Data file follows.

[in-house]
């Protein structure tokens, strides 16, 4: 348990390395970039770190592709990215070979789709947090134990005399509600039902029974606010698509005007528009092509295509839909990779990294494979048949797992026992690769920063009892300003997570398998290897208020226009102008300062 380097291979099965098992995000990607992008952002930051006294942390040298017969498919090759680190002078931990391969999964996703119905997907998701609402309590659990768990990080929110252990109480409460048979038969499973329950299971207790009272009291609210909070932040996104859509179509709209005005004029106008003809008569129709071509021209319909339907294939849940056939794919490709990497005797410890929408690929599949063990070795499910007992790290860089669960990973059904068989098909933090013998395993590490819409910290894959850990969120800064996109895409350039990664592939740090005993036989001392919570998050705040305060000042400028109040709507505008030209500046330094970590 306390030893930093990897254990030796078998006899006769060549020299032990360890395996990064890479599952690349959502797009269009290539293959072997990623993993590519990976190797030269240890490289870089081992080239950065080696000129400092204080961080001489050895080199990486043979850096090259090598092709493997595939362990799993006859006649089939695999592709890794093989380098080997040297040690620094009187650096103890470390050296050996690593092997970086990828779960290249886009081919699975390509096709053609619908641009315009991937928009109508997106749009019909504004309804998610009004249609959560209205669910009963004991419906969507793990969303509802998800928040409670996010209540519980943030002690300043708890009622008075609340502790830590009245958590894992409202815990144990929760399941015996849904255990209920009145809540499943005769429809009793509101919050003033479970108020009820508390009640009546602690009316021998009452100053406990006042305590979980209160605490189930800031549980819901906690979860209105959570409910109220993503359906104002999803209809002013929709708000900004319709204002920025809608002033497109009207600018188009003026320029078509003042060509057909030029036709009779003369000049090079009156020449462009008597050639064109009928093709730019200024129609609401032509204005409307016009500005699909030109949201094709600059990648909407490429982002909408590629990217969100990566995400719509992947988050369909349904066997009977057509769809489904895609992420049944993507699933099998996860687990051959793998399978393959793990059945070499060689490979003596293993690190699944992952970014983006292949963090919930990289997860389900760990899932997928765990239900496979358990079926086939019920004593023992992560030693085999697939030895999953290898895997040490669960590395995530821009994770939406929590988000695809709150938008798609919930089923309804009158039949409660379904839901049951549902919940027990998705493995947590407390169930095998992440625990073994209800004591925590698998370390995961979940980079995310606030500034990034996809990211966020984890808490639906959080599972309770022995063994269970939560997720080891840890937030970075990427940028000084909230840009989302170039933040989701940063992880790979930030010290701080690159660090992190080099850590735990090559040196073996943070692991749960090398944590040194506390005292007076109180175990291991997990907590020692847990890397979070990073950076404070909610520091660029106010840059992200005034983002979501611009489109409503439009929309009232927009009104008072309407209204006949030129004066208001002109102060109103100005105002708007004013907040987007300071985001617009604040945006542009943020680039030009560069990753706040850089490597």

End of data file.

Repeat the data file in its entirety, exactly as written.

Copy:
[in-house]
């Protein structure tokens, strides 16, 4: 348990390395970039770190592709990215070979789709947090134990005399509600039902029974606010698509005007528009092509295509839909990779990294494979048949797992026992690769920063009892300003997570398998290897208020226009102008300062 380097291979099965098992995000990607992008952002930051006294942390040298017969498919090759680190002078931990391969999964996703119905997907998701609402309590659990768990990080929110252990109480409460048979038969499973329950299971207790009272009291609210909070932040996104859509179509709209005005004029106008003809008569129709071509021209319909339907294939849940056939794919490709990497005797410890929408690929599949063990070795499910007992790290860089669960990973059904068989098909933090013998395993590490819409910290894959850990969120800064996109895409350039990664592939740090005993036989001392919570998050705040305060000042400028109040709507505008030209500046330094970590 306390030893930093990897254990030796078998006899006769060549020299032990360890395996990064890479599952690349959502797009269009290539293959072997990623993993590519990976190797030269240890490289870089081992080239950065080696000129400092204080961080001489050895080199990486043979850096090259090598092709493997595939362990799993006859006649089939695999592709890794093989380098080997040297040690620094009187650096103890470390050296050996690593092997970086990828779960290249886009081919699975390509096709053609619908641009315009991937928009109508997106749009019909504004309804998610009004249609959560209205669910009963004991419906969507793990969303509802998800928040409670996010209540519980943030002690300043708890009622008075609340502790830590009245958590894992409202815990144990929760399941015996849904255990209920009145809540499943005769429809009793509101919050003033479970108020009820508390009640009546602690009316021998009452100053406990006042305590979980209160605490189930800031549980819901906690979860209105959570409910109220993503359906104002999803209809002013929709708000900004319709204002920025809608002033497109009207600018188009003026320029078509003042060509057909030029036709009779003369000049090079009156020449462009008597050639064109009928093709730019200024129609609401032509204005409307016009500005699909030109949201094709600059990648909407490429982002909408590629990217969100990566995400719509992947988050369909349904066997009977057509769809489904895609992420049944993507699933099998996860687990051959793998399978393959793990059945070499060689490979003596293993690190699944992952970014983006292949963090919930990289997860389900760990899932997928765990239900496979358990079926086939019920004593023992992560030693085999697939030895999953290898895997040490669960590395995530821009994770939406929590988000695809709150938008798609919930089923309804009158039949409660379904839901049951549902919940027990998705493995947590407390169930095998992440625990073994209800004591925590698998370390995961979940980079995310606030500034990034996809990211966020984890808490639906959080599972309770022995063994269970939560997720080891840890937030970075990427940028000084909230840009989302170039933040989701940063992880790979930030010290701080690159660090992190080099850590735990090559040196073996943070692991749960090398944590040194506390005292007076109180175990291991997990907590020692847990890397979070990073950076404070909610520091660029106010840059992200005034983002979501611009489109409503439009929309009232927009009104008072309407209204006949030129004066208001002109102060109103100005105002708007004013907040987007300071985001617009604040945006542009943020680039030009560069990753706040850089490597």